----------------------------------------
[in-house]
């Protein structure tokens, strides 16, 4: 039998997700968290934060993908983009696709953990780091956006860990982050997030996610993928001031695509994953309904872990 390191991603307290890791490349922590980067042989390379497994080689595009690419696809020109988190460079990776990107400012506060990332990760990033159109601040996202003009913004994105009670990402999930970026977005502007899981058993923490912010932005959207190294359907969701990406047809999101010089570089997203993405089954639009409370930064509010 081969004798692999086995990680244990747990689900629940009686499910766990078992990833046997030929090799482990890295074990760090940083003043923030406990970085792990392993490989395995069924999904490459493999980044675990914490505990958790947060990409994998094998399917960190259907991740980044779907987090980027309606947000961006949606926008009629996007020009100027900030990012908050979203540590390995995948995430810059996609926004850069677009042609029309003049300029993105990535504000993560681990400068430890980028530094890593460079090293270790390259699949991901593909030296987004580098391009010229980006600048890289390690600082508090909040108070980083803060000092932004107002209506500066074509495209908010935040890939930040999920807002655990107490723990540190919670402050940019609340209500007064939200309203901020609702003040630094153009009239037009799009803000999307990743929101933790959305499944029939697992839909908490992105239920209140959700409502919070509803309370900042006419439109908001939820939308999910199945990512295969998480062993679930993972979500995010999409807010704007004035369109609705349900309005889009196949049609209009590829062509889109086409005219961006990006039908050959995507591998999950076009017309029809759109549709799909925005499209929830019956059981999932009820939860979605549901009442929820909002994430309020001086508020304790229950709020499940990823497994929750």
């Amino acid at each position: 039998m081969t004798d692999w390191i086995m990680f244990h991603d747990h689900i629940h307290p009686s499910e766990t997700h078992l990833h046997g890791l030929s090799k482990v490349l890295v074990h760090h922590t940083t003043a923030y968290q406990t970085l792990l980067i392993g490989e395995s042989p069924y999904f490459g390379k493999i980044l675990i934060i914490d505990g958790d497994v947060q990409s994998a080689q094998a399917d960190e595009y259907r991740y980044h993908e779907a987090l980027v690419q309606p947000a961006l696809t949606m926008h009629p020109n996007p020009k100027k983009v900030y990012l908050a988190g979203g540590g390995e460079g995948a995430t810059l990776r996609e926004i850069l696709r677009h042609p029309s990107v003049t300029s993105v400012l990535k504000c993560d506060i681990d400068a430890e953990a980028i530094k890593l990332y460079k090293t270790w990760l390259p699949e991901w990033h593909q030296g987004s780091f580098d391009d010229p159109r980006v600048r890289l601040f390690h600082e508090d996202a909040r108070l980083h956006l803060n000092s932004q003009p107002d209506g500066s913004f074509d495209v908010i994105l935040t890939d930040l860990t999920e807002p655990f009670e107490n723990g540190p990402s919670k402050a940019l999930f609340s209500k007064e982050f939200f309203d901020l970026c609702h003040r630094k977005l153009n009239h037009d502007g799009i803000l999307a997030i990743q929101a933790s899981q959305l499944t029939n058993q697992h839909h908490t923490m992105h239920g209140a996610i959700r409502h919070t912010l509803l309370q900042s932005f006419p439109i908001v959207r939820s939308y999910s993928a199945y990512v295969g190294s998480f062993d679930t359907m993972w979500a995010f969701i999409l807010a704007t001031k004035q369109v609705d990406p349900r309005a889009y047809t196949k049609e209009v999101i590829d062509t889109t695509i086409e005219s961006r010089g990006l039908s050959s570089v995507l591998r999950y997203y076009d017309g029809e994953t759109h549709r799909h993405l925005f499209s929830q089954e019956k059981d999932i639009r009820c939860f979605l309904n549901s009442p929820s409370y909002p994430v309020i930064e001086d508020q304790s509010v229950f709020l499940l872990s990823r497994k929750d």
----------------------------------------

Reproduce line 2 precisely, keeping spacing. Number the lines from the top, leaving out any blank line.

């Protein structure tokens, strides 16, 4: 039998997700968290934060993908983009696709953990780091956006860990982050997030996610993928001031695509994953309904872990 390191991603307290890791490349922590980067042989390379497994080689595009690419696809020109988190460079990776990107400012506060990332990760990033159109601040996202003009913004994105009670990402999930970026977005502007899981058993923490912010932005959207190294359907969701990406047809999101010089570089997203993405089954639009409370930064509010 081969004798692999086995990680244990747990689900629940009686499910766990078992990833046997030929090799482990890295074990760090940083003043923030406990970085792990392993490989395995069924999904490459493999980044675990914490505990958790947060990409994998094998399917960190259907991740980044779907987090980027309606947000961006949606926008009629996007020009100027900030990012908050979203540590390995995948995430810059996609926004850069677009042609029309003049300029993105990535504000993560681990400068430890980028530094890593460079090293270790390259699949991901593909030296987004580098391009010229980006600048890289390690600082508090909040108070980083803060000092932004107002209506500066074509495209908010935040890939930040999920807002655990107490723990540190919670402050940019609340209500007064939200309203901020609702003040630094153009009239037009799009803000999307990743929101933790959305499944029939697992839909908490992105239920209140959700409502919070509803309370900042006419439109908001939820939308999910199945990512295969998480062993679930993972979500995010999409807010704007004035369109609705349900309005889009196949049609209009590829062509889109086409005219961006990006039908050959995507591998999950076009017309029809759109549709799909925005499209929830019956059981999932009820939860979605549901009442929820909002994430309020001086508020304790229950709020499940990823497994929750």